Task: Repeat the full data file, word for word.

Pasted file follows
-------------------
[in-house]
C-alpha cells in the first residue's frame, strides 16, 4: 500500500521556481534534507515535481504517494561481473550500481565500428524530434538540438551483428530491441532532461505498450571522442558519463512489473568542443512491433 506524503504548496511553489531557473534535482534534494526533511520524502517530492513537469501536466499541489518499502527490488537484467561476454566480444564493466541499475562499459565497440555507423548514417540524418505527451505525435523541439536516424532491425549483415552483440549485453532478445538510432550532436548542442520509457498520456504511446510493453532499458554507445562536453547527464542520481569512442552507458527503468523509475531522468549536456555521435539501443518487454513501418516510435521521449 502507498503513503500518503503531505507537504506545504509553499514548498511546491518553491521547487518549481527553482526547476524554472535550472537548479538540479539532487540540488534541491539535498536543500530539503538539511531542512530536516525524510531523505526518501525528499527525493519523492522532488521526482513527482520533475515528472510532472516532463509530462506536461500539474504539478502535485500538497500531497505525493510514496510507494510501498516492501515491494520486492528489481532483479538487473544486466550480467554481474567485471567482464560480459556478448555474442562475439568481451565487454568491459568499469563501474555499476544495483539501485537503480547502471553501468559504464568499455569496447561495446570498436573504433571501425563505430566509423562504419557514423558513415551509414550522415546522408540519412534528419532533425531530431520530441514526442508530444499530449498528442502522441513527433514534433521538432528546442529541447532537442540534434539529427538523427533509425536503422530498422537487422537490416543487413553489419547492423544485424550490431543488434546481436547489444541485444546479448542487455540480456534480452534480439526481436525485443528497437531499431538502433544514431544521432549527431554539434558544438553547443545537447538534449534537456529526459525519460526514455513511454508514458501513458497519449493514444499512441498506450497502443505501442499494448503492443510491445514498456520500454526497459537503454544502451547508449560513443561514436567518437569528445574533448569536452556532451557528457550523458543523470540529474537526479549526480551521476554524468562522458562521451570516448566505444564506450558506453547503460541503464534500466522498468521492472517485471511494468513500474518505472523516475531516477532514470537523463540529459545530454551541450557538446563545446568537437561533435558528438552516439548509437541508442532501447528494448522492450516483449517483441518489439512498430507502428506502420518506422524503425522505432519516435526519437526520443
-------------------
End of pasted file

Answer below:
[in-house]
C-alpha cells in the first residue's frame, strides 16, 4: 500500500521556481534534507515535481504517494561481473550500481565500428524530434538540438551483428530491441532532461505498450571522442558519463512489473568542443512491433 506524503504548496511553489531557473534535482534534494526533511520524502517530492513537469501536466499541489518499502527490488537484467561476454566480444564493466541499475562499459565497440555507423548514417540524418505527451505525435523541439536516424532491425549483415552483440549485453532478445538510432550532436548542442520509457498520456504511446510493453532499458554507445562536453547527464542520481569512442552507458527503468523509475531522468549536456555521435539501443518487454513501418516510435521521449 502507498503513503500518503503531505507537504506545504509553499514548498511546491518553491521547487518549481527553482526547476524554472535550472537548479538540479539532487540540488534541491539535498536543500530539503538539511531542512530536516525524510531523505526518501525528499527525493519523492522532488521526482513527482520533475515528472510532472516532463509530462506536461500539474504539478502535485500538497500531497505525493510514496510507494510501498516492501515491494520486492528489481532483479538487473544486466550480467554481474567485471567482464560480459556478448555474442562475439568481451565487454568491459568499469563501474555499476544495483539501485537503480547502471553501468559504464568499455569496447561495446570498436573504433571501425563505430566509423562504419557514423558513415551509414550522415546522408540519412534528419532533425531530431520530441514526442508530444499530449498528442502522441513527433514534433521538432528546442529541447532537442540534434539529427538523427533509425536503422530498422537487422537490416543487413553489419547492423544485424550490431543488434546481436547489444541485444546479448542487455540480456534480452534480439526481436525485443528497437531499431538502433544514431544521432549527431554539434558544438553547443545537447538534449534537456529526459525519460526514455513511454508514458501513458497519449493514444499512441498506450497502443505501442499494448503492443510491445514498456520500454526497459537503454544502451547508449560513443561514436567518437569528445574533448569536452556532451557528457550523458543523470540529474537526479549526480551521476554524468562522458562521451570516448566505444564506450558506453547503460541503464534500466522498468521492472517485471511494468513500474518505472523516475531516477532514470537523463540529459545530454551541450557538446563545446568537437561533435558528438552516439548509437541508442532501447528494448522492450516483449517483441518489439512498430507502428506502420518506422524503425522505432519516435526519437526520443